- In turn, that may mean the North Korean economy is faltering so badly that the government has no choice but to reinvigorate trade with China again.
France-United States: French President Macron has once again sparked concern about Western unity with statements about his cherished concept of European “strategic autonomy.” During his visit with Chinese President Xi last week, Macron said in an interview that Europe shouldn’t just blindly follow U.S. policy on Taiwan or other important international conflicts so that it won’t be caught up in “crises that are not ours.” His remarks have drawn condemnation from a range of political leaders not only in the U.S., but also in Europe.
- Without a doubt, Macron’s statements were music to Xi’s ears, given the Chinese leader’s desire to drive a political wedge between the U.S. and Europe. Because of China’s rapidly growing military power, enormous economy, and increasing diplomatic influence, the ongoing effort to thwart China’s geopolitical aggressiveness will require the U.S., Europe, and other key Western allies to maintain unity. Macron’s call for Europe to be more independent is a threat to that.
- Nevertheless, Macron’s vision remains aspirational, just as de Gaulle’s vision of French power and glory was in the decades after World War II. The French soul laudably embraces its history— from its Napoleonic victories and its Empire to the contributions it has made to world culture in terms of political principles, diplomacy, law, philosophy, science, architecture, design, visual and performing arts, fashion, style, cuisine, and the simple art of living. But France in particular and even Europe in general are far from having the military, economic, or diplomatic power needed to act as an independent and secure superpower. In time of crisis, French and European vulnerabilities become clear, and the imperative of their alliance with the U.S. becomes obvious. As such, Macron’s statements do raise tensions and weaken the Western alliance, but they are unlikely to be fatal to it.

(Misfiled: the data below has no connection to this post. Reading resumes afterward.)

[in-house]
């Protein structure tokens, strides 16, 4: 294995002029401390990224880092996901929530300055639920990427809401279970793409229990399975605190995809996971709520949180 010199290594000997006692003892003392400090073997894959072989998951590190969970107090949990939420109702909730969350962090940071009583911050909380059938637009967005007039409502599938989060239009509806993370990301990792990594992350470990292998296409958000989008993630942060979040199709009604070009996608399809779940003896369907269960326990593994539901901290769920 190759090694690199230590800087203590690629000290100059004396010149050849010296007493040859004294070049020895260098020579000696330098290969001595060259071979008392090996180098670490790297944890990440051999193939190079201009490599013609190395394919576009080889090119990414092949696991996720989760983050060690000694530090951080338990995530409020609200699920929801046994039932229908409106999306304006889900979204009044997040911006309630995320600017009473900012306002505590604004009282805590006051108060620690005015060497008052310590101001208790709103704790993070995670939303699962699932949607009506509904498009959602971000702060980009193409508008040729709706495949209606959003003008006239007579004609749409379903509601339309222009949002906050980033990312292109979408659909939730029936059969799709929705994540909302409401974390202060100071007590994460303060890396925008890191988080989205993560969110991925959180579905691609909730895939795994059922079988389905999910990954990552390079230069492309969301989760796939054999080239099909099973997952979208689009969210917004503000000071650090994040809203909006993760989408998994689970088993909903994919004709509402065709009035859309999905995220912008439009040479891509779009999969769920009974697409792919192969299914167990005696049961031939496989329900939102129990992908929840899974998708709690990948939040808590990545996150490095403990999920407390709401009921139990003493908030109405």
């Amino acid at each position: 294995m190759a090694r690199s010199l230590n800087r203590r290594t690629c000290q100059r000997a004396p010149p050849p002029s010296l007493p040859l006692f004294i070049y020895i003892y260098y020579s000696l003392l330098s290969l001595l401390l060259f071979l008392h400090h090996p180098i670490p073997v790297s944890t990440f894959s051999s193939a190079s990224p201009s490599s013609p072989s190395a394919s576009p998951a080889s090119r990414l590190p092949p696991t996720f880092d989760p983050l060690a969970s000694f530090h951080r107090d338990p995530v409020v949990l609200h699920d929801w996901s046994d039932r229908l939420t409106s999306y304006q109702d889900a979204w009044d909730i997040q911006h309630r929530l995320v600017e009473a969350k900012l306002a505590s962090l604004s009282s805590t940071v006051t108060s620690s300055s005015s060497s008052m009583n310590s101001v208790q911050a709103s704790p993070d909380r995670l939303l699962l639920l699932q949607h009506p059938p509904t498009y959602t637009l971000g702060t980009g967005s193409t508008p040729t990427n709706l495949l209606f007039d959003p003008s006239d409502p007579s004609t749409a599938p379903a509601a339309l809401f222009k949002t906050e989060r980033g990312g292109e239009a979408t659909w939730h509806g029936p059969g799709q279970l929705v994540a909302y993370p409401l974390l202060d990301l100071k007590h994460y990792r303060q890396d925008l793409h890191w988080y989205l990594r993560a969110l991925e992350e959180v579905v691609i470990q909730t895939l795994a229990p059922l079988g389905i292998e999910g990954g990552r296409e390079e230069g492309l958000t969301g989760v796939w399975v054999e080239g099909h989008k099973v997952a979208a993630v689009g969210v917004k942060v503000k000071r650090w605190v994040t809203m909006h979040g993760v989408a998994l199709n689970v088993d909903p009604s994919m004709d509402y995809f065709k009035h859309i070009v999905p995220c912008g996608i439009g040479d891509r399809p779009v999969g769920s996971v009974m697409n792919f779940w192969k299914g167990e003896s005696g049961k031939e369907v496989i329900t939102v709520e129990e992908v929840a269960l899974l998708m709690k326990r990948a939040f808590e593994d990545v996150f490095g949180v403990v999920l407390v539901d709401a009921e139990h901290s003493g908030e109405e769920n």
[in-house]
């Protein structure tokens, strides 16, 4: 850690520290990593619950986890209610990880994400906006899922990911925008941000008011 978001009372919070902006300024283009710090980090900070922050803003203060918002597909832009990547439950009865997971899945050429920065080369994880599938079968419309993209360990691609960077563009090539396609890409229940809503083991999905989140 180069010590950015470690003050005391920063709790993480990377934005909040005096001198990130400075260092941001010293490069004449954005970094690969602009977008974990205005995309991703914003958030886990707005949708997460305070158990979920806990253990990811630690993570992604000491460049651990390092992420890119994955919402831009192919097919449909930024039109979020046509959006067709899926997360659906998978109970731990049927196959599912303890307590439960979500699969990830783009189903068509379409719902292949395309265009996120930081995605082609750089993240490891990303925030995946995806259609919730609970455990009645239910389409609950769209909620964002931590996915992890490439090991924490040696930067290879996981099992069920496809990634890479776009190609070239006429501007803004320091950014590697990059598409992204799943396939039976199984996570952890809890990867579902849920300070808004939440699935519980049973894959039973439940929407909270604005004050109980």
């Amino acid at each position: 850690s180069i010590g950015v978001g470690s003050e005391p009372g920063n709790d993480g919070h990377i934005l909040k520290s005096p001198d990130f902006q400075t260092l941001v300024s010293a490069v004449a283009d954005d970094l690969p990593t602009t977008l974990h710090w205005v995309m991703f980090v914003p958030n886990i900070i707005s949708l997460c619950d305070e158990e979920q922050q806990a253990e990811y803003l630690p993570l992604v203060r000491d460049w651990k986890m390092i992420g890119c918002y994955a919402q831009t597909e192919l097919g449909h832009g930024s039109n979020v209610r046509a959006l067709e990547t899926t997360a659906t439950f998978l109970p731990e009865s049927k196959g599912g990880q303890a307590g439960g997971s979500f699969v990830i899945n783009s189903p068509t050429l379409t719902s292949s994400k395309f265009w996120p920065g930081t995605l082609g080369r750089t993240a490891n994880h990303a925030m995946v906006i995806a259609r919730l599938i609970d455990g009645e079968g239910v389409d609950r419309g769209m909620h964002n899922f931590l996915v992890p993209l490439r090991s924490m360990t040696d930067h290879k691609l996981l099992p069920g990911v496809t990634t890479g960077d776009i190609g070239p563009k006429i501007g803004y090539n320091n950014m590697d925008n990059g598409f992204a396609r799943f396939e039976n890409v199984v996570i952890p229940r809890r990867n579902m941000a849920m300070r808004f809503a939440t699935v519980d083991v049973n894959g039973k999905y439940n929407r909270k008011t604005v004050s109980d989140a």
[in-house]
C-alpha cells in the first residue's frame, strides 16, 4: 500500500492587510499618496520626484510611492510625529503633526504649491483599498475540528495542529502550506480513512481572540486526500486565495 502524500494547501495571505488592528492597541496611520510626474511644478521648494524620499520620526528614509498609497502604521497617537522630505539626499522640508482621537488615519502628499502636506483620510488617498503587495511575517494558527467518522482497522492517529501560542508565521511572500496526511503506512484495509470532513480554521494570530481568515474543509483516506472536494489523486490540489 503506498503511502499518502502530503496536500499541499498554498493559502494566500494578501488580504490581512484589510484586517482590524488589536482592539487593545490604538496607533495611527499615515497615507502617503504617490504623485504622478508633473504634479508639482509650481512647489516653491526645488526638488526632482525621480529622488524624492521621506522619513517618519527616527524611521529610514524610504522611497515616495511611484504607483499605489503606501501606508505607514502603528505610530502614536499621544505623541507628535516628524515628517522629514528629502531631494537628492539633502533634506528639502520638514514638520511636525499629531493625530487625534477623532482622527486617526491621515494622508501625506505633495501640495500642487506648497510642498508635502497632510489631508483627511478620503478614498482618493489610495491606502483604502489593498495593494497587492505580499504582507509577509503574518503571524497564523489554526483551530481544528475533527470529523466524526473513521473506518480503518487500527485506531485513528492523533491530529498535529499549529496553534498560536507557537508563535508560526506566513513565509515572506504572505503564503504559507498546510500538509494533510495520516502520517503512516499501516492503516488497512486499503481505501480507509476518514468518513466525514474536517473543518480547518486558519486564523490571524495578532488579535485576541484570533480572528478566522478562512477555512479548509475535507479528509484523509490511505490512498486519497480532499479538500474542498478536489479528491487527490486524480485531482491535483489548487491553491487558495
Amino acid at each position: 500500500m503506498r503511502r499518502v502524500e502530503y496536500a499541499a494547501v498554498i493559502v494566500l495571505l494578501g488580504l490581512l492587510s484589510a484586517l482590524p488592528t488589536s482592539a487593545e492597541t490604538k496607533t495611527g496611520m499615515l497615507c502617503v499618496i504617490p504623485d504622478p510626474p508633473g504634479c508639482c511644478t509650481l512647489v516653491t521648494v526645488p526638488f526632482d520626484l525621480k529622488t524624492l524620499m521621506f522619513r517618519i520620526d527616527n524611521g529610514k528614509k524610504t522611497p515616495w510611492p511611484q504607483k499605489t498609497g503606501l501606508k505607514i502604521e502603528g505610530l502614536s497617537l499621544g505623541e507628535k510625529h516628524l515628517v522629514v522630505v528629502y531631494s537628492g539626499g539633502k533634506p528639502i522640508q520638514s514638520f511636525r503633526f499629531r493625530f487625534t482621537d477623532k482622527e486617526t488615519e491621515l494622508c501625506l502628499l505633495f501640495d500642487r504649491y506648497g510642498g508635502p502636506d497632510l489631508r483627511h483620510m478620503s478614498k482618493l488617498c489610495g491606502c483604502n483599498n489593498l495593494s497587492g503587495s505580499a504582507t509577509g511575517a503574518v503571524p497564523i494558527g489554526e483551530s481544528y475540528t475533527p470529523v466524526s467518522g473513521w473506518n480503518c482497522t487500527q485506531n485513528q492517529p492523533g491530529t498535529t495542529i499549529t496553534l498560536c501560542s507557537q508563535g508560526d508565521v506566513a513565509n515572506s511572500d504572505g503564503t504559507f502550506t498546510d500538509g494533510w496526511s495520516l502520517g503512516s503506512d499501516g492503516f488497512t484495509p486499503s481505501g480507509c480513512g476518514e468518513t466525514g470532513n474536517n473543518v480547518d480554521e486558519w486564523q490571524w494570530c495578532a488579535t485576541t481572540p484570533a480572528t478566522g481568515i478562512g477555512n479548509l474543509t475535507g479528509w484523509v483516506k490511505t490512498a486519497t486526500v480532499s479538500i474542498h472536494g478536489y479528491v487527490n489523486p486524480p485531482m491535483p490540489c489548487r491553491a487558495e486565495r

United States-Philippines: Today, the U.S. and the Philippines have launched their largest joint military exercises in 31 years. The drill will include a total of 17,500 soldiers, sailors, and airmen and will even include a small contingent of troops from Australia. The U.S. and Philippine foreign and defense ministers are also due to hold their first so-called “2+2 meeting” in seven years today in Washington. Today’s activities come a week after the Philippines formally identified four of its military bases which it will permit the U.S. to use under the countries’ security agreements. These activities illustrate the renewed military cooperation between the two countries as the Philippines becomes more concerned about China’s geopolitical aggression.
U.S. Military Recruiting: New analysis by The Military Times indicates the recent big shortfalls in troop recruiting may be tied to a new medical records system adopted by the Pentagon in 2022. Since the new system does a better job of vacuuming up an applicant’s entire medical history from multiple digital sources, military recruiters interviewed for the article said the new system has ended an applicant’s ability to gloss over or knowingly ignore minor medical issues, such as past use of ADHD meds or inhalers, before signing up.
- Some politicians and political pundits have blamed the recruiting shortfall on “woke” diversity training or out-of-shape kids. Pentagon officials have pinned the blame largely on today’s roaring civilian jobs market and bad perceptions of service fueled by negative headlines. The recruiters blamed the new medical records system above all else.
- If the new medical system is indeed the key problem, it suggests the Pentagon could tweak the system to flag fewer problems or adopt a more flexible approach that allows more young people to enlist.
U.S. Monetary Policy: New York FRB President Williams yesterday downplayed signs in the financial markets that investors are expecting the monetary policymakers to begin cutting interest rates later this year, despite Fed projections that they will hold rates steady once they have gotten the benchmark fed funds rate slightly above 5.0%. According to Williams, investors may have a more pessimistic view of economic growth going into the second half of the year, or investors may not understand how hard it will be to get inflation back down to the Fed’s 2% target. In any case, his statements are consistent with our view that interest rates will rise at least a bit more and then may stay elevated for longer than investors currently think.
U.S. Weather Conditions: New data shows that drought has now taken hold in about two-thirds of Florida, up from about one-fifth of the state a year ago. The drought is creating challenging economic conditions for ranchers and farmers and creating a higher risk of widespread wildfires.